Pubdate: Fri, 08 Jul 2016
Source: Orange County Register, The (CA)
Copyright: 2016 The Orange County Register
Author: Diane Goldstein
Note: Diane Goldstein is a 21-year veteran of law enforcement who 
served as the first female lieutenant for the Redondo Beach Police 
Department. She is a speaker and Executive Board Member for Law 
Enforcement Against Prohibition, a group of law enforcement officials 
opposed to the war on drugs.


Last week, the secretary of state announced that the Adult Use of 
Marijuana Act will qualify for the November ballot. I spent over 20 
years as a police officer, so I know how important it is to bring 
clarity to our marijuana laws. Law enforcement associations opposed 
to the measure continue to be on the wrong side of public opinion, 
citing mistaken concerns about motorist safety and the illegal market.

Since 1996 and the passage of Proposition 215, which legalized 
medicial marijuana, our roadways have seen a decrease in the fatality 
rate per 100 million vehicle miles traveled from 1.32 to .92. These 
accident rates continue to be lower than the national average 
including states where marijuana is only available in the illicit 
market. This is despite law enforcement's characterization of 
California as having "de-facto marijuana legalization."

It's clear that no one should drive while impaired, whether the 
substance is legal or not, and we should hold those that do 
accountable. But in the discussion of this important issue, experts 
such as AAA and the National Highway Traffic Safety Administration 
both conclude that THC blood concentration limits are scientifically 
flawed as marijuana is metabolized differently than alcohol. Unlike 
the presence of alcohol in blood, THC and its metabolite carboxy THC 
may be present in subjects for days or even weeks following consumption.

Police opposition to legalization fails to mention that NHTSA and AAA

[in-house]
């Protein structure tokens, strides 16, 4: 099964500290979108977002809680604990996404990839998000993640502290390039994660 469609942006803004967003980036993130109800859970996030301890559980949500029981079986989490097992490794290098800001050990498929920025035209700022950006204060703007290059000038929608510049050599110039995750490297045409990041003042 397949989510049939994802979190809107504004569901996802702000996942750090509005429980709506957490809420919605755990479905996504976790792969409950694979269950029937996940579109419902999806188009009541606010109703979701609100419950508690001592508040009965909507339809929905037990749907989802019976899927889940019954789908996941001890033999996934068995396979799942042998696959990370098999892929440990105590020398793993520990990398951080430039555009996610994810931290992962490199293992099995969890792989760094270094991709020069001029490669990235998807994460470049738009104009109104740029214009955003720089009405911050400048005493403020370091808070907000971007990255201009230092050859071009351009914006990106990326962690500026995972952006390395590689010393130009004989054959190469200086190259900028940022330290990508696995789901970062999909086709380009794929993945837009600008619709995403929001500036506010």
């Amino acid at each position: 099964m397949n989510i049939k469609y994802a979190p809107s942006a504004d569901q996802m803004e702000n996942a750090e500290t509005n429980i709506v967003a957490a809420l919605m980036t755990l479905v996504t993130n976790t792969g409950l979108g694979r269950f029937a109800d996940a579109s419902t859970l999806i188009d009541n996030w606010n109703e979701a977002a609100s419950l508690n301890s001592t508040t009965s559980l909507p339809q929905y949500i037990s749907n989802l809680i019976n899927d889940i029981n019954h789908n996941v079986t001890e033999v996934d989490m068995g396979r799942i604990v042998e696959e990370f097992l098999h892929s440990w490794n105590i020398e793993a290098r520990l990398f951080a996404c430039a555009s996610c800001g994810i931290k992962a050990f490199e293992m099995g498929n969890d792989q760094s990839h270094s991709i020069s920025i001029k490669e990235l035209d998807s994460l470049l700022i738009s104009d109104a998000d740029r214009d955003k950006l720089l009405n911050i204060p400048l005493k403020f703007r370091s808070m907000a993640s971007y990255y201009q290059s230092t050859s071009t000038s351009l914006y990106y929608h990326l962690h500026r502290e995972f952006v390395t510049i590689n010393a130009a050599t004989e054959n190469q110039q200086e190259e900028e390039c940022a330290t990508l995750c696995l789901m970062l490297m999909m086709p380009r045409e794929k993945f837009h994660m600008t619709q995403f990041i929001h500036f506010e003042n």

stated the best enforcement strategy for detecting drivers who are 
impaired is enhanced training that includes a positive marijuana test 
coupled with behavioral and physiological evidence of impairment, not 
just a presumptive test. California police already utilize nationally 
recognized training and best practices designed to detect roadside 
impairment like this.

Those concerned about the impacts on communities spread the message 
that marijuana use by our children will increase. Kids are safer when 
marijuana is legal, regulated and controlled. By putting sales behind 
the counter and reducing contact to street dealers, fewer kids can 
access marijuana and other drugs. The greatest harm that young people 
encounter when they come into contact with marijuana arises while 
accessing the underground market and being exposed to criminal 
activity of all kinds.

Despite marijuana being decriminalized, medically available or 
legalized in much of the country, teen marijuana use is actually 
declining nationwide. A new study from the Washington University 
School of Medicine examined over 216,000 12 to 17-year-olds over a 12 
year time span and found that marijuana abuse and related issues, 
such as trouble in school and relationships, declined by 24 percent 
across the U.S. Improving our marijuana laws has not caused our 
children to become marijuana monsters, no matter what prohibitionists tell you.

Law enforcement concerns for public safety are best served through 
the control and regulation of the illicit market. Many years of 
research show that prohibition is what causes violence in our 
communities. Through reasonable regulatory measures, we can address 
many of the harms caused by prohibition. And rather than spending 
limited criminal justice resources on marijuana enforcement, we can 
more effectively design both public health and public safety 
strategies that reduce substance abuse while focusing our energy on 
more serious crimes.

There is no such thing as a drug-free society. The role of law 
enforcement should be to support reducing the harms of drugs and 
violence based on empirical research and best practices. We should 
not be supporting failed drug policies that have done nothing to 
reduce the availability of illicit drugs in our communities. I 
believe the Adult Use of Marijuana Act is the best chance for 
California to end a failed war on marijuana by creating a new system 
of regulation and control that will help to greatly reduce public 
health and public safety risks for all Californians.
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MAP posted-by: Jay Bergstrom